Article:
Like all good things, it started with a threat.
In early fall 2013, as a response to Bashar Al Assad’s use of chemical weapons in Syria, President Barack Obama threatened a cruise missile strike to deter the Syrian dictator from future use of such indiscriminate weapons. The cadets wanted to talk about it. So I named (“War Council,” via the military’s Council of War tradition), organized, and then held an event. And we’ve had nine more since this first one in September 2013, on conflicts in:
- Afghanistan (two) discussion with Sebastian Junger and Major Dan Kearney, and screening Korengal
- ISIS (two) one featuring Iraqi special forces officers fresh from the front
- Panel on Iraq, Afghanistan, and military leadership with General (Ret.) Stanley McChrystal
To top it off, having gone everywhere else, we went to the future. We held a panel on the future of warfare, at which Colonel Greg Daddis provided thought provoking insight that he’ll (soon) share with the world in a National Interest essay.
In sum: ten events, approximately 3,000 attendees (1,100 attended the Korengal screening). Continue reading “War Council: Past, Present, and Future”
Image provided by Flikr user US Army.
By Major Matt Cavanaugh
*Editor’s Note: Those who have followed the WarCouncil site know I’m an assistant professor at West Point, where I teach DS470: Military Strategy. Unfortunately, I find myself at the end of my three year teaching tour, and this summer I will move on to the Korean Peninsula. At the end of each semester, I give my cadets a letter – which I’ve reproduced below. I wish I could have handed out more of them, taught more cadets (really, where does the time go?); which, I suppose is what motivates me to make public something that is fairly personal. I hope the letter is as useful to a reader as the experiences that led to it’s creation were to me…
From Personal Experience to Course Concept
I was twenty three when I went to war and I was terrified. I acknowledged I could die, but my sense of invincibility led me to think it would happen to someone else. The fear was from the unknown. Even after West Point and Officer Basic Course, war was this vast, black hole, completely unfamiliar to me. I even went to the doctor to investigate the possibility that my recently surgically repaired knee would keep me at home. I physically couldn’t run and quietly hoped I wouldn’t have to go. My hopes were dashed when I got a jar of pain pills and the doctor assessed I was “good to go.” Continue reading “Aloha, Military Strategy: A West Point Teacher’s Last Letter to His Cadets”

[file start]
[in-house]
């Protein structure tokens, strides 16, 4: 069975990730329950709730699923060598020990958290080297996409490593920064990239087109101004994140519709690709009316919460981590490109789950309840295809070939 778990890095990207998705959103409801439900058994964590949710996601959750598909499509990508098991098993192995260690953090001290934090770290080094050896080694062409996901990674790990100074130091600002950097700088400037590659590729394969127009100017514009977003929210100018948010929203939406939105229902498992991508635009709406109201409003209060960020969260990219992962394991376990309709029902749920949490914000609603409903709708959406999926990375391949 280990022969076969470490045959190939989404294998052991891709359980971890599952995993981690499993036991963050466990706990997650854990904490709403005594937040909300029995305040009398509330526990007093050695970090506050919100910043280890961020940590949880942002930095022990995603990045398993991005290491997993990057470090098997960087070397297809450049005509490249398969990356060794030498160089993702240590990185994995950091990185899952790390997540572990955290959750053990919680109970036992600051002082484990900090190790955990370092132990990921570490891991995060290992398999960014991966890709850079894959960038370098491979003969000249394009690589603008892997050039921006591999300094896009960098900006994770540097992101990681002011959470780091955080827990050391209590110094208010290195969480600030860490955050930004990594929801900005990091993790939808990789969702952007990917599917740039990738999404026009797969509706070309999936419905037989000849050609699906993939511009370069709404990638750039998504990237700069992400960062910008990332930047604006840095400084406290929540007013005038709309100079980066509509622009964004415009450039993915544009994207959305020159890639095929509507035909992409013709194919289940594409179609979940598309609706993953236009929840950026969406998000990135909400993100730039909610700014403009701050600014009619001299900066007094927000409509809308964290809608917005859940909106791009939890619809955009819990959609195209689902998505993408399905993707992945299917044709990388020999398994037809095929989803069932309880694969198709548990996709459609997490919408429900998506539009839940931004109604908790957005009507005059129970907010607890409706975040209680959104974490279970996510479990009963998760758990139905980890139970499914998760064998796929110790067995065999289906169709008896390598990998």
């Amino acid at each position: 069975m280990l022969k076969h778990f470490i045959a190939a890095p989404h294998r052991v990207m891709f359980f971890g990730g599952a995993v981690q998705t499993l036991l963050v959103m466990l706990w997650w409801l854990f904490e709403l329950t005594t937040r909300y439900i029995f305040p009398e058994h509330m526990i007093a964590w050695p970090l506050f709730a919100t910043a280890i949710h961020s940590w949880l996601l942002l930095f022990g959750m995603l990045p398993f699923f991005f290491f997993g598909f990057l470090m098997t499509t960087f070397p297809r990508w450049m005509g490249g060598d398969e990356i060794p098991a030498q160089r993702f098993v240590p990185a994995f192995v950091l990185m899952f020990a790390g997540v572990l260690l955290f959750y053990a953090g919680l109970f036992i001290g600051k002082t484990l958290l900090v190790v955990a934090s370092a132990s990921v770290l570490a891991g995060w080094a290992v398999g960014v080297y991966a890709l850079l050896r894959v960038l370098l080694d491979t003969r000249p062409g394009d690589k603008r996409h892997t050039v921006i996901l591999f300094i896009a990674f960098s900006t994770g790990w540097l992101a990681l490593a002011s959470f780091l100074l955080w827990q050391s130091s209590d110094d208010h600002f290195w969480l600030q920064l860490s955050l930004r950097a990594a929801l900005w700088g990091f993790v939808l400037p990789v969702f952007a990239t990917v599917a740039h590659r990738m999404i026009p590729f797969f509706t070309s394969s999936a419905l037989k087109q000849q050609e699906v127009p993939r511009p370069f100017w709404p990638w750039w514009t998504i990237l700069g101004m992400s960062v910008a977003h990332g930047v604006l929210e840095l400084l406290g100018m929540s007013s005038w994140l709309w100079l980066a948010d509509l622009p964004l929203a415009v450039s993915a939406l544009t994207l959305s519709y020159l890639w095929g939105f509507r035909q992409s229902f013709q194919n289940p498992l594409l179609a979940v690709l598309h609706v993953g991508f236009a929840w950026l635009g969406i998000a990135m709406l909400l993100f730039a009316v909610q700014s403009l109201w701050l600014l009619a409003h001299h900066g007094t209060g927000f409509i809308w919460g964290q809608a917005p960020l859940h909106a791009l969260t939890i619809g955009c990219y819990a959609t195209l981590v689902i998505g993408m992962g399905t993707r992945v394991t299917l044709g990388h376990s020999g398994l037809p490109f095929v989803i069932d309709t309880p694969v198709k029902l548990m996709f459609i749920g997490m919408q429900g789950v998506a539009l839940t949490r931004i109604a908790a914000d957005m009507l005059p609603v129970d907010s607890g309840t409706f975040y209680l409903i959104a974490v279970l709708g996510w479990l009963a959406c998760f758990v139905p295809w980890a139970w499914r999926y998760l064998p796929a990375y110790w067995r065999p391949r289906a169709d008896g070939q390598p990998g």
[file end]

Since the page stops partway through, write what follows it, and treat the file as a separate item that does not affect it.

Image proudly created by Matt Cavanaugh.
*Editor’s Note: A version of this essay will be presented as remarks to the War Council event on May 4, 2015. The panel discussion will be focused on the dominant trend that will shape warfare over the next 20 years.
The Continuum of Conflict
Why do bad things happen to good people?
It’s a question that we had better start thinking about. Because when enough people start thinking this thought, when a critical mass of people start thinking this thought – whether it’s due to barrel bombs or burning pilots or killing cadets – that’s when society calls for the use of force. Continue reading “The Future of Warfare in Five Drawings”
Image courtesy of Matt Cavanaugh.
By Major Matt Cavanaugh
What are strategists good for? What is our signature contribution to national security? Those familiar to the site know that I’ve been kicking around this idea for awhile, having tried my hand at a “Strategist’s Mission Statement” – which Frank Hoffman critiqued at War on the Rocks – causing me to revise my original work. Continue reading “The Strategist’s Core Competency”
Image courtesy of War on the Rocks.
Frank Hoffman and I are in raging, intense agreement – for the most part.
I wrote a short essay this past week describing my thoughts on a “Strategist’s Mission Statement.” This was a return to first principles – what is a strategist and what does one actually do? For example, if military strategists around the world, from Kabul to Korea, had a plaque on their desk citing their unique contribution to the nation, what would it read? Continue reading “The Strategist’s Mission Statement, Version 2”
As silly and simple as it sounds, it’s hard to explain what a strategist is and does. I run into this definitional problem when I describe my job title: “Army Strategist.” Eyes glaze over as if they’ve heard the word “strategy” and “strategic” so much that it’s lost all meaning. And that overuse is clear in a world where you can pick up any phone book and find an entry for “Strategic Waste Management” (is that what the janitors at the Pentagon say in bars?). I can imagine some future boss of mine, looking angrily at me and pointing out the door, shouting “go…be strategic!” Continue reading “The Strategist’s Mission Statement”
On March 26, 2015, the University of Utah’s Center for Peace & Conflict Studies and the Hinckley Institute of Politics sponsored three others (listed above) and I to debate this proposition: was the war in Afghanistan worth it? I spoke in support; I made the argument, that, to my mind, the war in Afghanistan was worth the effort. Continue reading “Was the war in Afghanistan worth it?”